It is a bitter irony that Bernie Sanders has announced his withdrawal from the battle for the Democratic nomination for 2020 at a time when his revolutionary policies have never been more relevant. With the coronavirus pandemic wreaking havoc in the United States of America, discussions around Sanders’ trademark proposals for Medicare for All, a higher minimum wage, and more robust measures for a social safety net are gaining traction with a rapidity that would have been hard to imagine when Sanders launched his presidential bid in February.
Like millions of youngsters around the world, I was dejected to find the news of the end of the Sanders campaign. Growing up at a time when the world has pivoted to right-wing authoritarianism and the charlatanism of populist politics, Sanders taught me that it is still possible to participate in politics without compromising on one’s principles.
Labelled as a socialist in a democrat’s clothing, Sanders never altered the fundamental beliefs that have defined his political career – even if large parts of the electorate failed to appreciate his ideological stance, deeming him virtually unelectable at several stages of his presidential runs in 2016 and 2020.
This unflinching commitment to his salient ideas may not have earned Sanders a presidential ticket, but it has reshaped conversations around state participation, bringing his 2020 rival Joe Biden much closer to Sanders’s policy framework than Hillary Clinton four years ago. Even those among the Democrats who felt that Sanders would be a far too radical alternative to Donald Trump could not help but accommodate a significant section of the issues that have made Americans ‘Feel the Bern’.
As someone who has been repeatedly outraged by the mercenary business of mainstream politics, I have been refreshingly reassured by Sanders and his army of small donors that it is still feasible to expand a grassroots movement without bending to the interests of big corporations.
In order to mobilise the masses, however, financial resources and a strong manifesto are never enough; galvanising a nation demands passionate communication, and this is another area where Sanders has convinced me that parroting half-truths and unleashing a hate-mongering offensive against one’s opponents can be avoided. Through honest messaging, coherent articulation, and rational debate, Sanders has taught me that even when most of the world is drowning in a culture of spurious rhetoric, one can speak with grace and fervour, poise and purpose.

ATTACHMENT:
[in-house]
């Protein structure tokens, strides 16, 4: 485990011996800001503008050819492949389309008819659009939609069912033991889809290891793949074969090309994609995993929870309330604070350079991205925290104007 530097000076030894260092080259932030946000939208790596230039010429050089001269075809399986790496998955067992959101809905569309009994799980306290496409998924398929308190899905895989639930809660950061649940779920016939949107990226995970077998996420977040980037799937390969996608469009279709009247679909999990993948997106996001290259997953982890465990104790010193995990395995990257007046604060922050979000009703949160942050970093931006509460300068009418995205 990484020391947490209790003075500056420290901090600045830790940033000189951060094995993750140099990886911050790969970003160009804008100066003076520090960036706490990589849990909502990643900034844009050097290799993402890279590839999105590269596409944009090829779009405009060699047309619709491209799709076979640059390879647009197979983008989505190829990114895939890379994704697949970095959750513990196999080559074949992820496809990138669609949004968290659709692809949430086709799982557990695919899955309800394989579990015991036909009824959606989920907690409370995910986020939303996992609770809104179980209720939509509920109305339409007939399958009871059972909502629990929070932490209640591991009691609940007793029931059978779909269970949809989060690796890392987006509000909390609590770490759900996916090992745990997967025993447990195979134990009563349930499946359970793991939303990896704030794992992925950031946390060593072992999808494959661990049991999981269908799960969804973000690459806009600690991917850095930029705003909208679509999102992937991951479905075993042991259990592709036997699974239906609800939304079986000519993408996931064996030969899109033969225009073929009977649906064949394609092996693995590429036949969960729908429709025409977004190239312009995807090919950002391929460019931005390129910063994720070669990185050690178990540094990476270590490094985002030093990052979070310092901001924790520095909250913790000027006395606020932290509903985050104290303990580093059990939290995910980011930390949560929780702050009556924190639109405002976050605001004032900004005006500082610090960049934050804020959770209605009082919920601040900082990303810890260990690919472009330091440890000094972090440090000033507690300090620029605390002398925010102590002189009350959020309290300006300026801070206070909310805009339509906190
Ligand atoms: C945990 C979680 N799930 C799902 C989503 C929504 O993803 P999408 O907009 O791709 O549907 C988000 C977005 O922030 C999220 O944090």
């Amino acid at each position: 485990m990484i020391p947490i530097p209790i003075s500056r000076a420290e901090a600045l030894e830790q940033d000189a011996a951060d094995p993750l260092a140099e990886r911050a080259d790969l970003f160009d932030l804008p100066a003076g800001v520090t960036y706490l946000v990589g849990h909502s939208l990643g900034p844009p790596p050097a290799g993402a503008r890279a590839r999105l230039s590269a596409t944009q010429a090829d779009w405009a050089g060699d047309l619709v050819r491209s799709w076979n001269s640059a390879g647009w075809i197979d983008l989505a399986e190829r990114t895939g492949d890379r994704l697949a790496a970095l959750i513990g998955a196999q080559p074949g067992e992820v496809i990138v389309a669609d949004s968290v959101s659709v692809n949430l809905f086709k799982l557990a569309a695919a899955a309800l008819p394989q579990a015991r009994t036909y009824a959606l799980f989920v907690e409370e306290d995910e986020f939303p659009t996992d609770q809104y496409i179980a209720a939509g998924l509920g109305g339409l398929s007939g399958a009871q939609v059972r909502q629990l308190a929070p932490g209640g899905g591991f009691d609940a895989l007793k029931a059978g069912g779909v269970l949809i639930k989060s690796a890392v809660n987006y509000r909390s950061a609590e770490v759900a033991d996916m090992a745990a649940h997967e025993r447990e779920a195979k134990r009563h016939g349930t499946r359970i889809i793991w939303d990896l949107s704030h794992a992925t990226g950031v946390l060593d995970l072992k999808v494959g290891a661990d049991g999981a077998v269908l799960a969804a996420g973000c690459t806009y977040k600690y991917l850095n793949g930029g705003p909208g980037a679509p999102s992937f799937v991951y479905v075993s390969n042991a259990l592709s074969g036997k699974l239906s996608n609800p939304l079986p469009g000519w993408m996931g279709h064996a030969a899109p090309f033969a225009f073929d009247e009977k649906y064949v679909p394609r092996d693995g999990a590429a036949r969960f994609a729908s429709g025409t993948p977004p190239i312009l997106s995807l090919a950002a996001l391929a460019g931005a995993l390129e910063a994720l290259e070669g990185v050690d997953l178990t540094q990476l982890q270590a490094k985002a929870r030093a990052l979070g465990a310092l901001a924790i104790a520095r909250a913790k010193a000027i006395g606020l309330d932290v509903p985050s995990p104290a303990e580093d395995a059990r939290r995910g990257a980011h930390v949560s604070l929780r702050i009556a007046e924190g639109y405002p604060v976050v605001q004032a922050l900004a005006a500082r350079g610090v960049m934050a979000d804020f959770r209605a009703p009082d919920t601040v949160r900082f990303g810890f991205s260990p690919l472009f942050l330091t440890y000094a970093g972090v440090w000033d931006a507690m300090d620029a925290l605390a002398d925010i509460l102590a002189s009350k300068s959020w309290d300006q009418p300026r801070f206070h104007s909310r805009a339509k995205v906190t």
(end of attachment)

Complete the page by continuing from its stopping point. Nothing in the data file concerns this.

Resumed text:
But the biggest lesson that I have learnt from Bernie Sanders has been how, as a society, we must alter our priorities. This alteration does not merely rest on greater political awareness of the evils of excessive capitalism, but also involves an urgent attention to the ever widening needs of the working class, students, and minorities, many of whose lives have been hollowed out by the complacent handling of the 2008 financial crisis, and risk exacerbation amidst the pandemic and the imminent calamities of climate change. As a student with a mounting student debt, I could immediately connect with Sanders’s call to make higher education free and pave the way for a society where education has not been commodified by the relentless juggernaut of the neo-liberal capitalist order.
In a world where intellect is sifted through binaries, Sanders has reminded me of the importance of nuance. One can support private companies without giving free rein to the tyrannies of the free market; one can learn from erstwhile socialist states in their creation of welfare facilities without converting one’s own country into a hardcore left-wing bastion plagued by dictatorial tendencies; one can identify oneself in a complex position along the political spectrum and retain that ground no matter the vicissitudes of a polarised polity.
It is this increasingly relevant nuance that the US seemed incapable of accepting about Sanders.
For all that I have learnt from Bernie Sanders and shall continue to imbibe through his subsequent participation for change, my most profound learning, perhaps, has been about the state of the American democracy. A democracy so ravenously torn apart by systemic inequities culminating in the nightmare of the Trump era that it has seasoned itself against the limitless potential for genuine transformation represented by Bernie Sanders – the very same promise of realising the impossible, based on fairness and equality, that had once birthed the American Dream.
Featured image credit: Reuters